Although the contract just requires service to those 417 locations, Mauch explained that his new fiber routes would pass 596 potential customers. "I'm building past some addresses that are covered by other [grant] programs, but I'll very likely be the first mover in building in those areas," he said.

Under the contract terms, Mauch will provide 100Mbps symmetrical Internet with unlimited data for $55 a month and 1Gbps with unlimited data for $79 a month. Mauch said his installation fees are typically $199. Unlike many larger ISPs, Mauch provides simple bills that contain a single line item for Internet service and no extra fees.

Mauch also committed to participate in the Federal Communications Commission's Affordable Connectivity Program, which provides subsidies of $30 a month for households that meet income eligibility requirements.

The contract requires all project expenses to be incurred by the end of 2024, and for the project to be completed by the end of 2026. But Mauch aims for a much quicker timeline, telling Ars that his "goal is to build about half of it by the end of this year and the other half by the end of 2023." The exact funding amount is $2,618,958.03.

Comcast wanted $50K, AT&T offers just 1.5Mbps

Operating an ISP isn't Mauch's primary job, as he is still a network architect at Akamai. He started planning to build his own network about five years ago after being unable to get modern service from any of the major ISPs.

As we wrote last year, AT&T only offers DSL with download speeds up to 1.5Mbps at his home. He said Comcast once told him it would charge $50,000 to extend its cable network to his house—and that he would have gone with Comcast if they only wanted $10,000. Comcast demands those up-front fees for line extensions when customers are outside its network area, even if the rest of the neighborhood already has Comcast service.

Mauch was using a 50Mbps fixed wireless service before switching over to his own fiber network. In addition to his home Internet customers, Mauch told us he provides free 250Mbps service to a church that was previously having trouble with its Comcast service. Mauch said he also provides fiber backhaul to a couple of cell towers for a major mobile carrier.

County touts “historic” broadband investment

Mauch has already hooked up some of the homes on the list of required addresses. Washtenaw County issued a press release after the first home was connected in June, touting a "historic broadband infrastructure investment" to "create a path for every household to access high-speed broadband Internet"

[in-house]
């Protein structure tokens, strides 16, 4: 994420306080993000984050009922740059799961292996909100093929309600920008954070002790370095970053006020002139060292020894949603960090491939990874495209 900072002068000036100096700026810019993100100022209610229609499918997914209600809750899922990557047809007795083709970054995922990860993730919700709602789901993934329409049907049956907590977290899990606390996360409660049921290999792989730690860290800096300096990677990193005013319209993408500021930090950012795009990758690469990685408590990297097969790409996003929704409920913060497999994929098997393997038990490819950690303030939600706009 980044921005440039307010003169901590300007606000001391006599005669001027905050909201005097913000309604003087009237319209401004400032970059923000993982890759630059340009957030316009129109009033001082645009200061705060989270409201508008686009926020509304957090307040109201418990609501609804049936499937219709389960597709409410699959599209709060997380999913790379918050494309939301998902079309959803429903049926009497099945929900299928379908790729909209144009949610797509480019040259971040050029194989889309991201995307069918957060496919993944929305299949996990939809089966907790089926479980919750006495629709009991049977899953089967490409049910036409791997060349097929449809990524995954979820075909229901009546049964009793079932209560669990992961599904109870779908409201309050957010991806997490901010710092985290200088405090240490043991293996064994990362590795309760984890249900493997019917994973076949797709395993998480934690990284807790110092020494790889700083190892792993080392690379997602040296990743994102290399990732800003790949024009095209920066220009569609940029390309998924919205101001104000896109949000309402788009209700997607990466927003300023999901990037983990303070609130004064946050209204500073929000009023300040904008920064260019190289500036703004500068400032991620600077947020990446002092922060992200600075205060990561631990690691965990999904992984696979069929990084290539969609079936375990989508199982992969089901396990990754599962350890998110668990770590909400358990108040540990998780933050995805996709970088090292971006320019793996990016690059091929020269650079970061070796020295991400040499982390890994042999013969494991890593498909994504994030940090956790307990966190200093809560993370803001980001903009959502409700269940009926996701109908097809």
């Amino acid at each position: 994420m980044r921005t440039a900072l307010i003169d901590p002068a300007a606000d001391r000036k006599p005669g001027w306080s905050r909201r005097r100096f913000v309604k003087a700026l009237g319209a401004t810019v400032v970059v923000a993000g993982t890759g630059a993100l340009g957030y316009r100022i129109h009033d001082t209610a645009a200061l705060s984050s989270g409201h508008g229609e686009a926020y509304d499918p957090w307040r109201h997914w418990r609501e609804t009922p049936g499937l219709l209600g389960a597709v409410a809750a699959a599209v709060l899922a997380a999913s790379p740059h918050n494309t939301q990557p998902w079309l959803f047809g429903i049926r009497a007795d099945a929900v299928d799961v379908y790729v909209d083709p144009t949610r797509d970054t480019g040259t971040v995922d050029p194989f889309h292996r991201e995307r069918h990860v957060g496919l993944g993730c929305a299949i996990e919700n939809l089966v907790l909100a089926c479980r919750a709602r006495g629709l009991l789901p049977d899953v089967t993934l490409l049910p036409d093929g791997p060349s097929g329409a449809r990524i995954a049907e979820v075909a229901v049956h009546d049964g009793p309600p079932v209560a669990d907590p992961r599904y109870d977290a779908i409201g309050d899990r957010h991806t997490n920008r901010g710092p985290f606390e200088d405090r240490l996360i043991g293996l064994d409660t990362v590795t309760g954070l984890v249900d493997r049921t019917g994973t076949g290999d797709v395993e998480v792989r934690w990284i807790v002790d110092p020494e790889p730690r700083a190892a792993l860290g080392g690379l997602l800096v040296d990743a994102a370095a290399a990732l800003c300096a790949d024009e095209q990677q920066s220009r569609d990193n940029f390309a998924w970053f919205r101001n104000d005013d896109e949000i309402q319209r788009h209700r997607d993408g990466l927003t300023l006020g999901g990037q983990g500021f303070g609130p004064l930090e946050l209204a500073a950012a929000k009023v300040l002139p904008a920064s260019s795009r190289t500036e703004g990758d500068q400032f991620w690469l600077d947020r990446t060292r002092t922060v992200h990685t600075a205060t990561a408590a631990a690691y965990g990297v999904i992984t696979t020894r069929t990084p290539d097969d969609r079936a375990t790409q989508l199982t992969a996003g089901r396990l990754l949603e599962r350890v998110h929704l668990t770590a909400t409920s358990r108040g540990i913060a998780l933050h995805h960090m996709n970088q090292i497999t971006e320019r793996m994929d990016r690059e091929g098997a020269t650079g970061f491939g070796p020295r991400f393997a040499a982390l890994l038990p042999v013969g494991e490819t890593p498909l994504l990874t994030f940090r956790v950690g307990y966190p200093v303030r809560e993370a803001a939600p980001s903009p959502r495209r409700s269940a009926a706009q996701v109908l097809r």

The county said it is investing $15 million in broadband projects by combining the federal funds with money from the county's general fund. Between Washtenaw Fiber Properties and the other three ISPs selected by local government officials, "over 3,000 Washtenaw County households will be connected as a result of this investment in the next few years," the press release said.

One of the areas covered by Mauch's funding is around a lake in Freedom Township, where he plans to begin construction on August 22, he said. "Generally speaking, it's a lower income area as well as an area that has been without service for a very long time, aside from cellular or wireless," he said. "The goal is to close the gap on them very quickly."

As for the other three ISPs, the county was reportedly negotiating with cable giants Comcast and Charter, and Midwest Energy and Communications. Those three companies ended up getting the deals with the county, a contractor working on the overall project confirmed to Ars.

Under state law, "Municipalities in Michigan are not simply able to decide to build and operate their own networks, they must first issue an RFP for a private provider to come in and build," the Institute for Local Self-Reliance's Community Broadband Networks Initiative wrote. "Only if the RFP receives less than three viable offers can a municipality move forward with building and owning the network. There are also additional requirements that municipalities have to follow, such as holding public forums and submitting cost-benefit analysis and feasibility studies."

The county's RFP set 25Mbps download and 3Mbps upload speeds as the minimum acceptable tier but stated a strong preference for "at least 100Mbps download speeds, ideally with symmetrical upload speeds, from wireline technology to accommodate present and future bandwidth-hungry applications."

Mauch faces increasing equipment costs

Mauch has made some upgrades to his operation. In our previous story, we described how Mauch was renting an air compressor to blow fiber through his conduits. He recently bought an industrial air compressor at a government liquidation auction, spending under $4,000 for equipment that often costs about $20,000, he said. He had previously spent $8,000 on a directional drill machine that installs cables or conduits under driveways and roads without digging giant holes.